Merzouga and the Saharan fraud-part 1. April 6-9, 2019
My bitter anger for Merzouga, and the entire Sahara scam, is disproportionate to the crime. I know that. It is the kind of contempt reserved for the murder of a child. However, my bitterness is so great that only an erupting volcano, swallowing the region in thick layers of lava could sooth me. Shifting dunes, could be dug through, so it must be lava. Oh Linda, you fell into a tourist trap, neither the first or the last. Why then, you ask, are you so bothered? Hmmm, well, first, we feel how we feel. It is not always justifiable, but I will try.
First, there is my disappointment over having my Sahara dream crushed. Oh, how I wish they had just said “sorry, no room at the Oasis for you”. In fact, they did say that there was no room on our requested night of Sunday. We had to stay an extra night at the hotel, in order to have the camel ride to the Saharan Oasis, spend the night at the remote camp in the desert. This was the one and only purpose to traveling here, to just skim the history of the area, when 20,000 camels would leave at a time for trading treks, when Moulay Ismail staged his battle to push back the Saadians, to lay under the stars and ponder what the life was like for these nomads. This is why we came. But then came the actual experience.
I will talk about our travel to and from, how we passed the time, between arrival and the unveiling of the despicable reality, in a separate post. But, just briefly, what you see on arrival. The entire region of the desert looks like millions of acres of abandoned chip-seal parking lot. Mostly flat, some hills, covered with black rocks. Some as big as your fist, but most the size of gravel. I was later told that these are volcanic deposits. Soon, looking off to the left of the road, to see gigantic piles of rose-colored sand, the dunes. The sand is bordered by and endless stream of hotels, hundreds? thousands?, reaching to the small village of Merzouga and beyond. Merzouga is one commercial street, surrounded by small residential areas. On the commercial street there are a few restaurants and numerous stores selling the requisite desert Bedouin head scarves, hotel worker galabias (a man dress, also worn over street clothes, like the jellaba, but shorter and open at the collar), and other souvenirs. And the buses. Most people come here in tour buses or intercity buses.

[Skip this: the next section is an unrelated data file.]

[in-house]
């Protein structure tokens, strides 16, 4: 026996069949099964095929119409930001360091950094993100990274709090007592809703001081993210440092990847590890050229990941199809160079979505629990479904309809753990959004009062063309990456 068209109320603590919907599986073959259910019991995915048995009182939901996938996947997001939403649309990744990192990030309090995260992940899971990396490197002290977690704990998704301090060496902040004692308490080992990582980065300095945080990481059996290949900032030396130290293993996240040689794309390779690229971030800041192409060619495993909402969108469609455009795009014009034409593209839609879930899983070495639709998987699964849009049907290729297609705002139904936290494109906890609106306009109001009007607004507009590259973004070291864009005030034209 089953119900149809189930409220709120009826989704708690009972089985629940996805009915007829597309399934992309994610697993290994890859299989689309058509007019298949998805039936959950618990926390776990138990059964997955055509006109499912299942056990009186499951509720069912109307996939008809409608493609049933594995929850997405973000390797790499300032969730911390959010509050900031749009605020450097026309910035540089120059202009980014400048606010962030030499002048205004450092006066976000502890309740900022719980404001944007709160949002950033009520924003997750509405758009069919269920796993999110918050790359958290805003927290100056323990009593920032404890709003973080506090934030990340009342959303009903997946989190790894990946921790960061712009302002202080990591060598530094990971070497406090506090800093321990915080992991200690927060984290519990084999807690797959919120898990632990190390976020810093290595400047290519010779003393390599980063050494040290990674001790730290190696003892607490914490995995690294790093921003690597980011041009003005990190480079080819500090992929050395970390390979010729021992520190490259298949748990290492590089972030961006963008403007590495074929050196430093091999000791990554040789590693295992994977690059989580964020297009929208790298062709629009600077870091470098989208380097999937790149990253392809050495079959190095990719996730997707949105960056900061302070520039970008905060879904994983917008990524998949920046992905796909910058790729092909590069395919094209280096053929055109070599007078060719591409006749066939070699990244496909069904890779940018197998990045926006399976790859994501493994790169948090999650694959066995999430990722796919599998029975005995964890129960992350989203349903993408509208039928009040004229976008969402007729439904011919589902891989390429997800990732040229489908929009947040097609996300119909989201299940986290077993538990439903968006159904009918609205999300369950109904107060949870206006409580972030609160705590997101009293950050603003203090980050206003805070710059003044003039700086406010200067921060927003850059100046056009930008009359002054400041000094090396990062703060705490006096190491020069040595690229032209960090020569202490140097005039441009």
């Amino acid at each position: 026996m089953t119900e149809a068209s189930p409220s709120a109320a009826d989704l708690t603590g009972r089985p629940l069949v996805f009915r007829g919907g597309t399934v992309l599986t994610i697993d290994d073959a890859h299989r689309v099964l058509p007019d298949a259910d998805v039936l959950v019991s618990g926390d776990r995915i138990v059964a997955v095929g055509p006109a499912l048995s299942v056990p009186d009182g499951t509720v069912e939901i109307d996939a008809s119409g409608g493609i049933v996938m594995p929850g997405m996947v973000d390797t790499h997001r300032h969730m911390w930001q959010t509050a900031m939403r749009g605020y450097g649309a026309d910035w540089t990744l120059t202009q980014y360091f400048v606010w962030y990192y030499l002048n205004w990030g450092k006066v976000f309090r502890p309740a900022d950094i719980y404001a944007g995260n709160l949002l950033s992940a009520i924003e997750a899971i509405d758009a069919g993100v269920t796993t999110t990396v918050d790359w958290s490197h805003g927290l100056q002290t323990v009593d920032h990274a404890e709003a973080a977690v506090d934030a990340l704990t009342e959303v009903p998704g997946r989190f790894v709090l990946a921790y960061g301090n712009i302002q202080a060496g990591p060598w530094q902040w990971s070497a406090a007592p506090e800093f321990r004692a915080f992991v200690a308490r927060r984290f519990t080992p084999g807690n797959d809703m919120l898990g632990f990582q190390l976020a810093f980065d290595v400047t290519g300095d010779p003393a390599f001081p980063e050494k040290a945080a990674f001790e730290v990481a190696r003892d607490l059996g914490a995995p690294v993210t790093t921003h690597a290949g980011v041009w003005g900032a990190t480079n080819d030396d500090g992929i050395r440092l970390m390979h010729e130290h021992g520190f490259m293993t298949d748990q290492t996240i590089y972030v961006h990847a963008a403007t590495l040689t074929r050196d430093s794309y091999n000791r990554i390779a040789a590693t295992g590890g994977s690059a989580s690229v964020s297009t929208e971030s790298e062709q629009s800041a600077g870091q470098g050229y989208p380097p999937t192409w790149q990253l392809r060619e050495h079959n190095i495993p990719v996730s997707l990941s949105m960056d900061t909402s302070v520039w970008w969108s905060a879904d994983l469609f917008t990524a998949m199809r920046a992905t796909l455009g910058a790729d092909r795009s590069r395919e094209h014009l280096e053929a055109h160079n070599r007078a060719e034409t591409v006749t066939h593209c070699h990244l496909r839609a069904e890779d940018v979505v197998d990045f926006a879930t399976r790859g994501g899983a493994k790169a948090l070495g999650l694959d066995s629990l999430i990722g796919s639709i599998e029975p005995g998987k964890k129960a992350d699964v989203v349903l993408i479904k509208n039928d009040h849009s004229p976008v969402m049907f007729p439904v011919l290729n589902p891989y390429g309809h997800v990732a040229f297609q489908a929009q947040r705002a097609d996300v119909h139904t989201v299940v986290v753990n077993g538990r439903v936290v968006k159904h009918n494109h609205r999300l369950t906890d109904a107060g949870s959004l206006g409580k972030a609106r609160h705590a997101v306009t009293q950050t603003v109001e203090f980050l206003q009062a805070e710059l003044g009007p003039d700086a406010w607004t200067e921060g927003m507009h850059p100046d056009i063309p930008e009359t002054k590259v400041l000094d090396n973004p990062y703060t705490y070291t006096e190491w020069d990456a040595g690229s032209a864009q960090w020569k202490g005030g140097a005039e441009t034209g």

Our driver for the afternoon, kept wasting our time, and delaying delivering us to our camels. The sun was far enough along that I knew there was a problem. But I got no answers, only more delays. The final delay was to take us to a lookout point on a small hill, bordering the road at the farthest end of the dune from our hotel. I was fascinated to see a huge industrial park, that stretched as far as the eye could see along the edge of the backside of the dune. I pondered that they must be storage units for the camping companies in the off season. Groups of white plastic, steel framed boxes.
I soon learned that I was looking at the camps themselves. These industrial complexes, the camps, were separated my small hills of sand. This way, you don’t see the neighboring camp until you walk to the top of the separating sand pile, though you can hear them. We were delivered in a soccer-mom style SUV to our camp. There is a road off to the side, but they take you through a little sand to make it feel adventurous, so they can tell you that your regular driver would get stuck coming to fetch you. They sold our camel ride to someone else, hence all the delays. Even so, they just load you on a camel in one parking lot, let you ride the camel for an hour or so, then walk you into the desert side of the industrial complex. Had I been in charge, I would have refused to get out of the car. I am still so angry I cannot see straight. I tried to be a good sport, but could not manage it. At least back at our hotel there was good food, and a 75% chance at hot water. In the morning, I could not get a ride out, nor would anyone at the camp tell my own driver how to get there. I thought that would be the final straw, but there were several more to follow (in a later post). Had I been alone I would have started walking, but my sister and her 6-year-old made this inappropriate.